Nevertheless, given the extenuating effects of Covid, Houba has taken into consideration the vulnerability of both health care and cultural workers in launching the pilots. The success of the first pilot only raises the question of whether they will continue with group visits in addition to the second pilot prescribing individual visits, which Houba and her team are getting ready to launch in the coming weeks. Focusing on individual visits, the second pilot of the museum prescriptions initiative will initially continue to work with Brugmann hospital’s psychiatric department, whose doctors will prescribe free museum visits to eligible out-patients who may ‘go alone or with family or friends to the museum without doctors or healthcare professionals.’ In addition to the initial three cultural institutions cited above, the initiative has added the Fashion & Lace Museum and the city’s infamous, GardeRobe MannekenPis.
One could presume the second pilot will have as positive an effect given the success of the first pilot. In any case, Houba is committed to its integrity taking a holistic approach whereby nothing can be predetermined as such. Beginning with an open-ended timeline within their initial set of parameters, the team will commence follow-up visits with patients and participating staff from the hospital and partner institutions, and properly evaluate feedback and observations before implementing or expanding the initiative officially. If all goes well, the aim is to implement the initiative city-wide, expanding the doctor’s prescription network and cultural offerings.
A healthy city, according to the WHO, is conscious of itself and committed to improvement: ‘a healthy city is one that continually creates and improves its physical and social environments and expands the community resources that enable people to mutually support each other in performing all the functions of life and developing to their maximum potential.’ With this initiative Brussels is clearly committed to this collective idea of a healthy city that shows us what engaged, participatory governance can look like. Centering public health at a local and intersectoral level emphasises community, equity, collaboration, and solidarity. Such partnerships reflect the multiplicity of possible approaches to tackle societal issues in cities. Houba’s museum prescriptions initiative is evidence and a prescription toward a healthier, contented urban society.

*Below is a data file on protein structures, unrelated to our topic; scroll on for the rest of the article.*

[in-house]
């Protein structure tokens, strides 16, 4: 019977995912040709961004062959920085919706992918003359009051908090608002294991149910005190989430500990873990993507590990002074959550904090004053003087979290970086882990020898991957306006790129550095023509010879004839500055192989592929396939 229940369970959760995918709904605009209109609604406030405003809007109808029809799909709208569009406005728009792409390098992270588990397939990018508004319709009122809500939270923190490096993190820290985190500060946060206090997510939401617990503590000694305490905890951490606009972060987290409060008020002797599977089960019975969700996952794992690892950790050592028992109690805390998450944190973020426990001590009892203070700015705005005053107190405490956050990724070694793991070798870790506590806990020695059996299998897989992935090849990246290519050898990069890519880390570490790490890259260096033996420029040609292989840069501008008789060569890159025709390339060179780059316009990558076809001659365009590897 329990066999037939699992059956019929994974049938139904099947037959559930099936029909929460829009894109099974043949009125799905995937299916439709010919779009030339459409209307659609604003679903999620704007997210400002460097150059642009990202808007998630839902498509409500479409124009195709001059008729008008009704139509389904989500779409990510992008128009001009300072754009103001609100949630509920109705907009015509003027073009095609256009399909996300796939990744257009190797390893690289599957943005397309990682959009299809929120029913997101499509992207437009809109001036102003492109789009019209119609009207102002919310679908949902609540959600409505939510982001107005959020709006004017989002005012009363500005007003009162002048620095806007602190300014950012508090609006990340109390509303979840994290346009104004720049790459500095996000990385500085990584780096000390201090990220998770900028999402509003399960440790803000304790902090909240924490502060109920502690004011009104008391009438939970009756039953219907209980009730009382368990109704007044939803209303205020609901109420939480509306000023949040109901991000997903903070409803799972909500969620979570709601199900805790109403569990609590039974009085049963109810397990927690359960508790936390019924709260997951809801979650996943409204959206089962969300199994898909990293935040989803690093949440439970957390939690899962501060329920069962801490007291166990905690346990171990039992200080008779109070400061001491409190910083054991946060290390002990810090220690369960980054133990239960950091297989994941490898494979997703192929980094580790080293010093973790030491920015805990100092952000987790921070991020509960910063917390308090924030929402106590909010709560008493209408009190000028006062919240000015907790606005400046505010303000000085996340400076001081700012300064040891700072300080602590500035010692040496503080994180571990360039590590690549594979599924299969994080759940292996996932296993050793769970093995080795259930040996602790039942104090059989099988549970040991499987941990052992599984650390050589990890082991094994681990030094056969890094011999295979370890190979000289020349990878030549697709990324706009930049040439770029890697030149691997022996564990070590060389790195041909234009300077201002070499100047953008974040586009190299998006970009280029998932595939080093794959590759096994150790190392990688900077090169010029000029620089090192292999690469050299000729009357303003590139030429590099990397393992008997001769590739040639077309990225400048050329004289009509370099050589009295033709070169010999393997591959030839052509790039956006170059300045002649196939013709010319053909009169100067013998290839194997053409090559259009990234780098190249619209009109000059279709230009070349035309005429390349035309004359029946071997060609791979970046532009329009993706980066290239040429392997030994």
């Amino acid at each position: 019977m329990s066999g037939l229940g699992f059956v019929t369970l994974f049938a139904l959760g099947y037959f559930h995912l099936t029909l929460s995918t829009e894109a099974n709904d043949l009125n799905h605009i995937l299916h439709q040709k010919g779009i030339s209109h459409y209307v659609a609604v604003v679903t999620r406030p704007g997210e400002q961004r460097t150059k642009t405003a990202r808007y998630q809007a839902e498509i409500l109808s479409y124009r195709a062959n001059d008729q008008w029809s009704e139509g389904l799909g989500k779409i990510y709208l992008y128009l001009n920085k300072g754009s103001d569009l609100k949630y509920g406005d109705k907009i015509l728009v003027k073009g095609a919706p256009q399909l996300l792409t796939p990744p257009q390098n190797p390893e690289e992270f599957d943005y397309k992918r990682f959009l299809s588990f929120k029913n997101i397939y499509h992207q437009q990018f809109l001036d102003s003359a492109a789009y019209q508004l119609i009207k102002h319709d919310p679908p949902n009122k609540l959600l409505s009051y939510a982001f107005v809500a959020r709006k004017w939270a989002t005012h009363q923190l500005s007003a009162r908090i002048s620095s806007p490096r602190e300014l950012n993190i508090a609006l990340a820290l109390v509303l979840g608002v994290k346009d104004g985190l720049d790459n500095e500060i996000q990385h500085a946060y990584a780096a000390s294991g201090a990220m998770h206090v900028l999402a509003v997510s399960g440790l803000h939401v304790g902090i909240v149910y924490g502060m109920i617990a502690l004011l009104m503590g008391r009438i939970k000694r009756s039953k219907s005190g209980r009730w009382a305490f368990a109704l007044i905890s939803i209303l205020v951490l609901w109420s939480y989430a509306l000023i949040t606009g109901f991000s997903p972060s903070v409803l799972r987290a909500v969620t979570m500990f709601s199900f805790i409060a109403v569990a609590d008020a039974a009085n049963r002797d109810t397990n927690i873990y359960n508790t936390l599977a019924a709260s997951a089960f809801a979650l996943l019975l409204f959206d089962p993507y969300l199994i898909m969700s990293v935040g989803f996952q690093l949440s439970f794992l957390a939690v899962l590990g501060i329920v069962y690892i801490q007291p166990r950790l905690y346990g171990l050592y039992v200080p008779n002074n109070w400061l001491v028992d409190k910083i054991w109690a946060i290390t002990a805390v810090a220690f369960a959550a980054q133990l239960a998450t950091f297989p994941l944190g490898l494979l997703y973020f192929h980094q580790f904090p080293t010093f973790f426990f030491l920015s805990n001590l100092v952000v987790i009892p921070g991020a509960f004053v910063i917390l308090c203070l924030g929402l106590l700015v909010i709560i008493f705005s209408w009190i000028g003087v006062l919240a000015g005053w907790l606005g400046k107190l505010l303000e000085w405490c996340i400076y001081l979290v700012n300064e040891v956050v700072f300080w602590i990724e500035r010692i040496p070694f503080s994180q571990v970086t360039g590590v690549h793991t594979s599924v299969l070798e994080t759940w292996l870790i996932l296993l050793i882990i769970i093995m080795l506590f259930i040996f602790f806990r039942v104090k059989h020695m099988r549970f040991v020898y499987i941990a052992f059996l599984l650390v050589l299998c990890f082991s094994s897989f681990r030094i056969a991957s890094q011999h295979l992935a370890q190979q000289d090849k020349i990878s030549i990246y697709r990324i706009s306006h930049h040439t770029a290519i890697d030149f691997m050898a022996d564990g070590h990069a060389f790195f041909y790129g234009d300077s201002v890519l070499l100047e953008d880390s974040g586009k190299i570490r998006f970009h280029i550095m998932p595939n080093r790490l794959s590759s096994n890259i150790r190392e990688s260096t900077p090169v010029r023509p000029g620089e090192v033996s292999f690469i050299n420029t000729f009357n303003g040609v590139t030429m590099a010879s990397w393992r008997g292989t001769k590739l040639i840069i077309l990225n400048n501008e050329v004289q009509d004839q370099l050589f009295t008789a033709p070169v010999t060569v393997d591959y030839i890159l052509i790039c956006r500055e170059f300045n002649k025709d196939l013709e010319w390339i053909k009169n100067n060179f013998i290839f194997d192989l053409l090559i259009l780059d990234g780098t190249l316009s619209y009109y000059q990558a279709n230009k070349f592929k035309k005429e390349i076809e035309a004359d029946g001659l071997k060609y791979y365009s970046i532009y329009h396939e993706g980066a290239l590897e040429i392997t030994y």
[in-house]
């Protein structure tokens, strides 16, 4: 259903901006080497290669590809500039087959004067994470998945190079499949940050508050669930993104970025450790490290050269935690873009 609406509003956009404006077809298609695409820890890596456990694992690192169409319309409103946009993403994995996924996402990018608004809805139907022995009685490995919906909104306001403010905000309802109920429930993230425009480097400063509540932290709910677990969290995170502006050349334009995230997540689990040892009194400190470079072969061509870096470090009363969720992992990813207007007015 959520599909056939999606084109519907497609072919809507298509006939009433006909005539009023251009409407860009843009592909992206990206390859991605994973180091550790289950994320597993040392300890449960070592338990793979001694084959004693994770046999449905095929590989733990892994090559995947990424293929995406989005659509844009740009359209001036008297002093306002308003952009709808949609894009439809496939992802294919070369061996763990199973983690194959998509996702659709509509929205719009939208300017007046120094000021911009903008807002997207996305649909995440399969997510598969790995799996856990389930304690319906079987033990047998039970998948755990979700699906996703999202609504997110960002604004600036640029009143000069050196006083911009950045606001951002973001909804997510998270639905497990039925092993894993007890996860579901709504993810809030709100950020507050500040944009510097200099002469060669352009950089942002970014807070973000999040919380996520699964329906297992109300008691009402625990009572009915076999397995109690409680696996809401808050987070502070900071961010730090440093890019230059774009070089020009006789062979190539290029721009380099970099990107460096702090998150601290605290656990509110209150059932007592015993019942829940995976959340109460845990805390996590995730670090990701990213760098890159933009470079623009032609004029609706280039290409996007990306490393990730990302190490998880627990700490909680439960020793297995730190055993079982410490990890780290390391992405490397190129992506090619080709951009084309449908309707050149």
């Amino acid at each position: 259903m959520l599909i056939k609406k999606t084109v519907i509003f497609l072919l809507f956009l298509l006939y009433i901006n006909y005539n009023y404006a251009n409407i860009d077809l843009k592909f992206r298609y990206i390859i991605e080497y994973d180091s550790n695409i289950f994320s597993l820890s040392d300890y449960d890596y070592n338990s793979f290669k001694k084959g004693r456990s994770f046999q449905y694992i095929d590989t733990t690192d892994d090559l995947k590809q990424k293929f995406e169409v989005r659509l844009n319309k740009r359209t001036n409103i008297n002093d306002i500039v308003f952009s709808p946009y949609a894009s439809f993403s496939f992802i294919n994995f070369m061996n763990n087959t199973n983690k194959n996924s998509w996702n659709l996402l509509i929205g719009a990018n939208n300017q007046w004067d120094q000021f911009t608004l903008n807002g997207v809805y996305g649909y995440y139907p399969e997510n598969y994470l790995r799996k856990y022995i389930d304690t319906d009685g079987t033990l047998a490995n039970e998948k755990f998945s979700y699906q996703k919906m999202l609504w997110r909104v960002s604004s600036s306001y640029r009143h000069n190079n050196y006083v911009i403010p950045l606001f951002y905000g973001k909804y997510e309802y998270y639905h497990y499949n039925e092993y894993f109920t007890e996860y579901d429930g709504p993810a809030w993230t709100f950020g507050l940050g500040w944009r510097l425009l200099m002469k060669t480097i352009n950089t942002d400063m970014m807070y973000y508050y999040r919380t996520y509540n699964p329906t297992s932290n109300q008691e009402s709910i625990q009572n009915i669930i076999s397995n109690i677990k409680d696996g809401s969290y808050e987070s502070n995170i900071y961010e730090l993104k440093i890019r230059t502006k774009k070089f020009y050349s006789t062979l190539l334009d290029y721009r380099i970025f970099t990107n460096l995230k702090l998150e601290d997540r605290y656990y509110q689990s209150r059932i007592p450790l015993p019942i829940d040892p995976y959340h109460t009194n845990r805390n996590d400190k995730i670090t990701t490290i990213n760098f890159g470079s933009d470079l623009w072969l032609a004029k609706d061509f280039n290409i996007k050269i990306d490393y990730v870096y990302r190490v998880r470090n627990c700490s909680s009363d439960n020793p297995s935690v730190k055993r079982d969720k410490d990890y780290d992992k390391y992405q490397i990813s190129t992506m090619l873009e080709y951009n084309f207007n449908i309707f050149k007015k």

I once travelled to Rome as a birthday present for the sole purpose of meeting Caravaggio’s Judith Beheading Holofernes (1599 ca.) in person – it was a gift I’ll never forget, a gift Romans can visit anytime for the price of admission. With such gifts in our urban communities, we should lobby for prescriptive, equitable measures like the Bruxelles initiative in all our cities. In the meantime, we can also self-prescribe as needed, as afforded, as when I asked Houba to name one of her favourite or most meaningful artworks of any kind. Music, especially live music, and books are her favourite art forms, with Rage Against the Machine taking the lead if she’s not in the best mood and Billy Martin when she’s ready to chill. Her latest and highly recommended read is Frida Kahlo’s biography. Art may not literally move mountains, but it moves us.